ISET Economist Blog

The Post-COVID Foreign Direct Investment in Georgia: go clean, or don’t go!
Monday, 21 September, 2020

Governments around the world are racing against the clock to help communities damaged by the economic fallout of COVID-19. Eager to bring good news to their constituents, they are brokering deals likely to bring employment and much-needed international investments. Georgia, of course, is no exception. Recent FDI projects include a plastics processing plant with a stated capacity to employ 400 local workers in plastic waste recycling jobs and the associated sections of the supply chain. In crises years, the creation of jobs via FDI sounds absolutely great. But is attracting FDI in plastic waste recycling a good idea for Georgia? The answer is maybe yes – but if and only if this investment has strong environmental protection guarantees, and Georgia uses its own, rather than imported plastic waste in the recycling process.


To see the “big picture” it becomes important to understand trends in the global waste trade and recycling business. Over the last few decades China has become the world leader in both plastic production and recycling; with cheap labor, few regulations, and increasing demand making China the center of the global recycling trade. The country now receives two-thirds of global imported waste plastic and 90% of EU plastic waste exports. Despite the direct economic benefits from maintaining a global recycling trade, the country’s environment has been seriously damaged from the flood of imported waste. Consequently, citing environmental reasons, surprising the rest of the world, China banned the import of 24 types of waste, including scrap plastic (low-quality waste), at the beginning of 2018.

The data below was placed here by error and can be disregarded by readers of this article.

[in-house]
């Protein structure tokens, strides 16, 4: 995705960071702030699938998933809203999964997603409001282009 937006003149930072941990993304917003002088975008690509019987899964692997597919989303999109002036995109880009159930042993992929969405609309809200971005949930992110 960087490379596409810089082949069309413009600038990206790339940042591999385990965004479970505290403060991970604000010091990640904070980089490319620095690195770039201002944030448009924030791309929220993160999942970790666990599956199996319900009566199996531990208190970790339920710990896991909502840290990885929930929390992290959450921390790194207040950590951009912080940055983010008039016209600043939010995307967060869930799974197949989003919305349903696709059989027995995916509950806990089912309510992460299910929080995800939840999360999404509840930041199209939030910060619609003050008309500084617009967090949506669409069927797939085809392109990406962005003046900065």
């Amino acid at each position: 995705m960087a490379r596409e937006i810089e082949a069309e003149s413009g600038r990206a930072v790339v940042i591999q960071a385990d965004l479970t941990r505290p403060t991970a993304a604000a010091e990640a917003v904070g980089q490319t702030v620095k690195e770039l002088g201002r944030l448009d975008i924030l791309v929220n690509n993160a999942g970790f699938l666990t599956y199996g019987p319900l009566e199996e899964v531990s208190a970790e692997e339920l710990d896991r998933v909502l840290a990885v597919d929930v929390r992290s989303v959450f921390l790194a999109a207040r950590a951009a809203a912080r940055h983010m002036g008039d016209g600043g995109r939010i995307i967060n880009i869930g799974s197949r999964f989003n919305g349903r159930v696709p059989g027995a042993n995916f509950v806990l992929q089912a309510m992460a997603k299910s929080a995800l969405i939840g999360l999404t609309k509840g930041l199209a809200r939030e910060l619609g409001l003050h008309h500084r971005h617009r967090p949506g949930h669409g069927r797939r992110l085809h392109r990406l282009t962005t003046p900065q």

China’s plastic import ban created chaos on the global plastic waste market – waste prices fell, while export prices increased dramatically; more plastic ended up in local landfills and stockpiles, and the volume of trade sank. In just months the global plastic trade was redirected to Southeast Asia: Malaysia, Thailand, Vietnam, Indonesia, and India – countries with fewer regulations and cheap labor. While Chinese recyclers also relocated their factories to the south.

During the same period, Turkey also started to become a “dumping ground” for European waste. Between 2017 and 2019, the import of plastic waste to Turkey (by weight) from Germany and the UK tripled, increasing eightfold from Italy, and tenfold from the Netherlands (UN Comtrade). Turkey is now the sixth biggest importer of plastic waste worldwide, despite having more than sufficient plastic waste of its own. In fact, research estimates that, after Russia and Germany, Turkey is the largest plastic waste generator in Europe.


Recent examples of creating devastating landfills from the world’s waste in Southeast Asia and Turkey have exposed risks that Georgia may yet meet. The country’s valuable location, low-income levels, existing free trade agreements, and the government’s desire to attract more foreign investment only exacerbate these prevailing risks.